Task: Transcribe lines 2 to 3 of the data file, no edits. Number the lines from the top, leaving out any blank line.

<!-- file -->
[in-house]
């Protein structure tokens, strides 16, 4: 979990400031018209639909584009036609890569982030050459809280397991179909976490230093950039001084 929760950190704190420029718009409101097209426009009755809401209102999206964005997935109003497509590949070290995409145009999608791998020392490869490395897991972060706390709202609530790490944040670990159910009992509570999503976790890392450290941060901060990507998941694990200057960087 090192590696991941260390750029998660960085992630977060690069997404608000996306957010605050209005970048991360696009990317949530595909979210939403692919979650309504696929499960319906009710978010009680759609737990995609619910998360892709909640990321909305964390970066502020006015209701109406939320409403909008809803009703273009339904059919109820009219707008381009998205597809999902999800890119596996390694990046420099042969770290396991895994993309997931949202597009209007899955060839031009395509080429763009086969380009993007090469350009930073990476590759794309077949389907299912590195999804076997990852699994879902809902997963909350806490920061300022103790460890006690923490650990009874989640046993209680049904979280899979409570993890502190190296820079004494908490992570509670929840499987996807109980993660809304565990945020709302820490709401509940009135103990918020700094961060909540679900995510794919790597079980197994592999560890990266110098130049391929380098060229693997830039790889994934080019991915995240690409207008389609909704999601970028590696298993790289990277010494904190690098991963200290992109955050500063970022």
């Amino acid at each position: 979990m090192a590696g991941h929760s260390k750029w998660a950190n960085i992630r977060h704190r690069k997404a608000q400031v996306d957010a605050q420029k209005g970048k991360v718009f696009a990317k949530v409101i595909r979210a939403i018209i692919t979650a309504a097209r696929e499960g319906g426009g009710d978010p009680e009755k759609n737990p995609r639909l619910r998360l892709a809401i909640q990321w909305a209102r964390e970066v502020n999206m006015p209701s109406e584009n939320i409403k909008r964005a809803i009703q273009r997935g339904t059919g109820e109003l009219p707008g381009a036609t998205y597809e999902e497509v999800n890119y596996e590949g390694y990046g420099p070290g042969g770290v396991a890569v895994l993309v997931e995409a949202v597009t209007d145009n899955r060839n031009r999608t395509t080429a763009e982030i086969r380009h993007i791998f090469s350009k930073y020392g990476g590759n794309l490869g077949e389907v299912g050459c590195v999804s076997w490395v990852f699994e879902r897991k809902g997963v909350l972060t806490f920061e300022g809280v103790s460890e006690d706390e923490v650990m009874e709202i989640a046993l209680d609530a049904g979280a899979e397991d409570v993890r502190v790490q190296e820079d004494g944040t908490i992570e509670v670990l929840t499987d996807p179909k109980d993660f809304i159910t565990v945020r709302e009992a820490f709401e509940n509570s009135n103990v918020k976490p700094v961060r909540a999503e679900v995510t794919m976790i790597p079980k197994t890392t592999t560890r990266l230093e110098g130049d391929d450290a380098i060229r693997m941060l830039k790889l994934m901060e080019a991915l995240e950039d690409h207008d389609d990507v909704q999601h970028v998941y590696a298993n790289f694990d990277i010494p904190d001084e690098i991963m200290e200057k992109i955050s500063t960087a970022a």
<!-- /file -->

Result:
């Protein structure tokens, strides 16, 4: 979990400031018209639909584009036609890569982030050459809280397991179909976490230093950039001084 929760950190704190420029718009409101097209426009009755809401209102999206964005997935109003497509590949070290995409145009999608791998020392490869490395897991972060706390709202609530790490944040670990159910009992509570999503976790890392450290941060901060990507998941694990200057960087 090192590696991941260390750029998660960085992630977060690069997404608000996306957010605050209005970048991360696009990317949530595909979210939403692919979650309504696929499960319906009710978010009680759609737990995609619910998360892709909640990321909305964390970066502020006015209701109406939320409403909008809803009703273009339904059919109820009219707008381009998205597809999902999800890119596996390694990046420099042969770290396991895994993309997931949202597009209007899955060839031009395509080429763009086969380009993007090469350009930073990476590759794309077949389907299912590195999804076997990852699994879902809902997963909350806490920061300022103790460890006690923490650990009874989640046993209680049904979280899979409570993890502190190296820079004494908490992570509670929840499987996807109980993660809304565990945020709302820490709401509940009135103990918020700094961060909540679900995510794919790597079980197994592999560890990266110098130049391929380098060229693997830039790889994934080019991915995240690409207008389609909704999601970028590696298993790289990277010494904190690098991963200290992109955050500063970022």
């Amino acid at each position: 979990m090192a590696g991941h929760s260390k750029w998660a950190n960085i992630r977060h704190r690069k997404a608000q400031v996306d957010a605050q420029k209005g970048k991360v718009f696009a990317k949530v409101i595909r979210a939403i018209i692919t979650a309504a097209r696929e499960g319906g426009g009710d978010p009680e009755k759609n737990p995609r639909l619910r998360l892709a809401i909640q990321w909305a209102r964390e970066v502020n999206m006015p209701s109406e584009n939320i409403k909008r964005a809803i009703q273009r997935g339904t059919g109820e109003l009219p707008g381009a036609t998205y597809e999902e497509v999800n890119y596996e590949g390694y990046g420099p070290g042969g770290v396991a890569v895994l993309v997931e995409a949202v597009t209007d145009n899955r060839n031009r999608t395509t080429a763009e982030i086969r380009h993007i791998f090469s350009k930073y020392g990476g590759n794309l490869g077949e389907v299912g050459c590195v999804s076997w490395v990852f699994e879902r897991k809902g997963v909350l972060t806490f920061e300022g809280v103790s460890e006690d706390e923490v650990m009874e709202i989640a046993l209680d609530a049904g979280a899979e397991d409570v993890r502190v790490q190296e820079d004494g944040t908490i992570e509670v670990l929840t499987d996807p179909k109980d993660f809304i159910t565990v945020r709302e009992a820490f709401e509940n509570s009135n103990v918020k976490p700094v961060r909540a999503e679900v995510t794919m976790i790597p079980k197994t890392t592999t560890r990266l230093e110098g130049d391929d450290a380098i060229r693997m941060l830039k790889l994934m901060e080019a991915l995240e950039d690409h207008d389609d990507v909704q999601h970028v998941y590696a298993n790289f694990d990277i010494p904190d001084e690098i991963m200290e200057k992109i955050s500063t960087a970022a």